“Turn again, O God of hosts! Look down from heaven, and see; have regard for this vine, the stock that your right hand planted….”
Psalm 80, which we prayed together last Sunday, had a tragic timeliness to it as many of us carried in our hearts the violent events unfolding in Israel. Personally, I’ve applied my sermon from that morning to my prayers for the conflict in Israel:
Our God: You, O LORD, are the powerful, good shepherd. Stir up your might and save the suffering!
Our Lament: How long? Why are you waiting? Don’t you hear the cries, and see the violence?
Our Story: The Israelis and Palestinians are both a part of your story. Your care, faithfulness, and intervention are evident throughout their histories. Even though right now the story is fearfully dark, from your perspective (“the Rock that is higher than I”) there is more of your purpose yet to be fulfilled. I remember You are the Author.
Our Plea: “Turn again, O God of hosts!” Give your attention to Israel. Interfere and intervene and save and restore!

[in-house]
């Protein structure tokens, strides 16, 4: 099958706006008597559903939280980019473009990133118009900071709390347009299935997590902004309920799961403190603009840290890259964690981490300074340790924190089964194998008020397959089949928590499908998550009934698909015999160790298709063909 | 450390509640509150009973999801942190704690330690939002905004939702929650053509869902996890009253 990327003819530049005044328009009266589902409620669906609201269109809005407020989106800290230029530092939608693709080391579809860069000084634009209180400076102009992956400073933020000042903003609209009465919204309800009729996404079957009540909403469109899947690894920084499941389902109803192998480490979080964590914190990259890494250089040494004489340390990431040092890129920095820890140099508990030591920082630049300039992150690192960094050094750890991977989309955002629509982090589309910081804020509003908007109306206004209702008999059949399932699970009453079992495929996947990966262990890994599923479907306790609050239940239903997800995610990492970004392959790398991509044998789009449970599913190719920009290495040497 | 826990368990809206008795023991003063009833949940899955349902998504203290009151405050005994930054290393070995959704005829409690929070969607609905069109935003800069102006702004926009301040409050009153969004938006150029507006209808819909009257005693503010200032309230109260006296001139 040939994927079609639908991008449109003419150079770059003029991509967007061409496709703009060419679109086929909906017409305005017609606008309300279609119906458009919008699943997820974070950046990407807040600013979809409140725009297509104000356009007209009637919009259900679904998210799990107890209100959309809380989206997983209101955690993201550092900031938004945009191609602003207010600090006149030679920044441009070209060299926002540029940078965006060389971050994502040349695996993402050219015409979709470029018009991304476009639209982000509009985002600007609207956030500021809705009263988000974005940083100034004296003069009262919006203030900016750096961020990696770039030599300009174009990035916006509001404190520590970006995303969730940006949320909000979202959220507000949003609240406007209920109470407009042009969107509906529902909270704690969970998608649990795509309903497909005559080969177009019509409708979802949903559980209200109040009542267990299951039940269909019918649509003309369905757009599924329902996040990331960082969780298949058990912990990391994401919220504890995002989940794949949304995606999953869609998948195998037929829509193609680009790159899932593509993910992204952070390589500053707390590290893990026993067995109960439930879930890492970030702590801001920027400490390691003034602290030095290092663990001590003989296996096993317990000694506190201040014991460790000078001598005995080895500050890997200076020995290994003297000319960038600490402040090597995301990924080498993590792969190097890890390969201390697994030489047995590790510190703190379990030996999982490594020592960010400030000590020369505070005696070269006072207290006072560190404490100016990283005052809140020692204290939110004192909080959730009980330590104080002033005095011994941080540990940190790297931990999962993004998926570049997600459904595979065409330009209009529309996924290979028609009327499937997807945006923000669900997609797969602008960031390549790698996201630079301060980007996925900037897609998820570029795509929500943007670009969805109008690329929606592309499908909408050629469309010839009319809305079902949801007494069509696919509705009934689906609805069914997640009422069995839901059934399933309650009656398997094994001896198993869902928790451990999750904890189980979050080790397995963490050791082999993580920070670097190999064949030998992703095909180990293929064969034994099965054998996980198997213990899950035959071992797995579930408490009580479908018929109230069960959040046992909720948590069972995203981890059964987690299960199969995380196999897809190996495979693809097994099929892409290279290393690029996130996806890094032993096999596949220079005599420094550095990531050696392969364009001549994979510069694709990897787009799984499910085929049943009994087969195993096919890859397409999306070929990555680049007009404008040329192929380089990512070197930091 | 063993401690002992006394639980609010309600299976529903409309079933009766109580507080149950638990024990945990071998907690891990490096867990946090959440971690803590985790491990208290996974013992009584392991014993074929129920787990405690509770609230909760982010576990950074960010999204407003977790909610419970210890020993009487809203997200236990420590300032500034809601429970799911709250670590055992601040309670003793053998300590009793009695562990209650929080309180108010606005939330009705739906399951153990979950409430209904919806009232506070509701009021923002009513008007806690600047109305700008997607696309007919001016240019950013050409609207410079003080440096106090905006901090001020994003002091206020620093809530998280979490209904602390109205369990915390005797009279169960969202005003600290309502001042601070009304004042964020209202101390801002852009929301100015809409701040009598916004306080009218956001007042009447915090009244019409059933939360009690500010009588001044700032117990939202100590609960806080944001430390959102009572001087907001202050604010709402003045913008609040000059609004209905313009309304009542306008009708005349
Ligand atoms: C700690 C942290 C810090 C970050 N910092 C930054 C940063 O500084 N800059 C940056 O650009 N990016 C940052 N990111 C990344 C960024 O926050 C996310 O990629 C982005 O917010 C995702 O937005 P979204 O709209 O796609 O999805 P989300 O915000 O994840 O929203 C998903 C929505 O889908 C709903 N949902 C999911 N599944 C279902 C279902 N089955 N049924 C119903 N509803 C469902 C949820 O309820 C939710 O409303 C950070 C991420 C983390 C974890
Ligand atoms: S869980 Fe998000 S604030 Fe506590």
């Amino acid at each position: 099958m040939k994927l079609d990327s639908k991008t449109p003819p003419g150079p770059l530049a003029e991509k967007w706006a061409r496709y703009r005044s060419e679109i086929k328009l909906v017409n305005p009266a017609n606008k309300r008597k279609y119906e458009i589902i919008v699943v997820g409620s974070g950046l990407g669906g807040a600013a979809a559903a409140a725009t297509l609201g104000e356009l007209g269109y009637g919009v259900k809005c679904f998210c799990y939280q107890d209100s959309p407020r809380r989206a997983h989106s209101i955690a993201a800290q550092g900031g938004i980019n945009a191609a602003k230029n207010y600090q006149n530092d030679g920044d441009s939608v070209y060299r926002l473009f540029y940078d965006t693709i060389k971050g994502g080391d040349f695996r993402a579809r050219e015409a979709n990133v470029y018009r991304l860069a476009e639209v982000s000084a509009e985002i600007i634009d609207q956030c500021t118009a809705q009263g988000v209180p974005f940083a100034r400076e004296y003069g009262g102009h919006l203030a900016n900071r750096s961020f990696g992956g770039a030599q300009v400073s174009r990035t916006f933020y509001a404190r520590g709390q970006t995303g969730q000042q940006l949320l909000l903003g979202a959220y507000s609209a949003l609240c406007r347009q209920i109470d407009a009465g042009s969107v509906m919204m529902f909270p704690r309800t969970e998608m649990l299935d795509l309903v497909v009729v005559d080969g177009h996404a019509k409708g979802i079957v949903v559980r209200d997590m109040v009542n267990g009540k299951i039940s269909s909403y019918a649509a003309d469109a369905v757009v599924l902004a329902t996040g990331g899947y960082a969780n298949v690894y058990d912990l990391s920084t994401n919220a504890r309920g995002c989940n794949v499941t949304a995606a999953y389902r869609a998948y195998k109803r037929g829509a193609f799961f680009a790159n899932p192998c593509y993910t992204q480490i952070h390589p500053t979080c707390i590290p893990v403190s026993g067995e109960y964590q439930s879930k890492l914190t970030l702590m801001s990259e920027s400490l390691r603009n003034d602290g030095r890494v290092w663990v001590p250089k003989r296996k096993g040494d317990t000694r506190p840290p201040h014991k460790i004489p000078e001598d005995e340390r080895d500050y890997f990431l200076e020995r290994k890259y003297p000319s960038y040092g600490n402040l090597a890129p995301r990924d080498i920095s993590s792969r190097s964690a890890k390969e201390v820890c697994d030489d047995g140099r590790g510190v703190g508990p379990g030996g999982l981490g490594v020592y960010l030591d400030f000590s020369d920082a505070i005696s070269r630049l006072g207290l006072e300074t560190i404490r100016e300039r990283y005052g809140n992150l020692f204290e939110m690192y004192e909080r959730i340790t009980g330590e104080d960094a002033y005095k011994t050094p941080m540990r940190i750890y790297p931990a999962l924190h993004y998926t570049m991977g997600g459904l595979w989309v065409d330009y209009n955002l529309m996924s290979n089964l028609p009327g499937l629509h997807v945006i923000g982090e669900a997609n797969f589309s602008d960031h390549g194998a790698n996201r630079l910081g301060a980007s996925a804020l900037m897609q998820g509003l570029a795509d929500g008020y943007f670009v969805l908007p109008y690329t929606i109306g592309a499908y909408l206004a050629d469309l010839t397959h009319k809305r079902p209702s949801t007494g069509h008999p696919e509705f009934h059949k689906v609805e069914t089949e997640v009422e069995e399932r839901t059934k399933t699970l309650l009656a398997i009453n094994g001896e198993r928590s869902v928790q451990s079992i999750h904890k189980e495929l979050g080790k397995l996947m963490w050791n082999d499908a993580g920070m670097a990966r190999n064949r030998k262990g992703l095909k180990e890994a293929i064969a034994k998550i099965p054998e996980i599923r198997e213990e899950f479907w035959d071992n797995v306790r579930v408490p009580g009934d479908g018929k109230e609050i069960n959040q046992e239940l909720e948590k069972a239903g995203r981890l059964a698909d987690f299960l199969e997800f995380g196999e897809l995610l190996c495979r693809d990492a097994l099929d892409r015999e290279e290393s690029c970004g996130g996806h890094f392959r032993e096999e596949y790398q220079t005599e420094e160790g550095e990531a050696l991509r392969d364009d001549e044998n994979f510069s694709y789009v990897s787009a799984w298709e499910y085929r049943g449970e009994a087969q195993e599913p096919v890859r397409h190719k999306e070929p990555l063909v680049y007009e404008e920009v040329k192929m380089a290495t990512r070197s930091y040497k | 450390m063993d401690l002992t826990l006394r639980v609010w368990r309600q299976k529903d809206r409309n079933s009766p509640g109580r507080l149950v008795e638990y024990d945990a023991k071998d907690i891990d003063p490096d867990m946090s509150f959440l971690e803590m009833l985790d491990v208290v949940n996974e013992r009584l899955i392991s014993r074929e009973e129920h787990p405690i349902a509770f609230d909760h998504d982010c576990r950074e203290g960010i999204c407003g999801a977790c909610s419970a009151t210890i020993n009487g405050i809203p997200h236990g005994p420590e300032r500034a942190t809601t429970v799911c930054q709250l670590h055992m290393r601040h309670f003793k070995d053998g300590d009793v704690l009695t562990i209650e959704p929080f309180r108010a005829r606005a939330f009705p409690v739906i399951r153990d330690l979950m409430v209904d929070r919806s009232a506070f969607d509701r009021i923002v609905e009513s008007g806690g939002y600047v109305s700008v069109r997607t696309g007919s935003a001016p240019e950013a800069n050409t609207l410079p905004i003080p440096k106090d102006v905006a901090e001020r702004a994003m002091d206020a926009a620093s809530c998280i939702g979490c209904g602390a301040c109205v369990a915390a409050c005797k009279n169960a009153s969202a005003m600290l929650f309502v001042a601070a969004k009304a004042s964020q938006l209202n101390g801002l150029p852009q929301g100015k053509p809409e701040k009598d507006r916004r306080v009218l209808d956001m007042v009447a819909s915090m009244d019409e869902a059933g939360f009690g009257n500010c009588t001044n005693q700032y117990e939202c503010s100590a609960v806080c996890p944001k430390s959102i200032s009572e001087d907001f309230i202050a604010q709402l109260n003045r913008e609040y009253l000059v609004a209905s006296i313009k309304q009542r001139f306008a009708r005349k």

And the cry woven throughout the psalm: “Restore us, O LORD God of hosts! Let your face shine, that we may be saved!”
You can also express your concern for this situation by responding to an invitation from the Anglican Relief and Development Fund (ARDF) and CMJ-USA to enable CMJ-Israel to “to bring aid and support to survivors of the conflict.” Support their work by making a donation to ARDF, and stay updated on prayer requests and needs by clicking here.
I’ll close with a few words from a friend of mine who has been sharing the love of Jesus among Israelis and Palestinians for decades. After speaking of the heaviness and heartbreak arising from these violently tragic circumstances, he says:
“I have to reiterate that which we know to be true, but is sometimes hard to hold onto: that these are all people made by God, loved by God; and he is active, he is present, he was present, he remains present, long before any of us thought of going there… And somehow God is working for his good purposes in this world, but these things certainly are not good, and the devastation and the destruction is a work of the enemy. And we’re just crying out to the Father for mercy, for grace, for protection, for somehow the end to the evil and the emergence of wholeness and peace and restoration. It’s very hard to imagine right now, but that is our cry.”
Let us join in this cry, praying for all involved.
Your Pastor in Christ,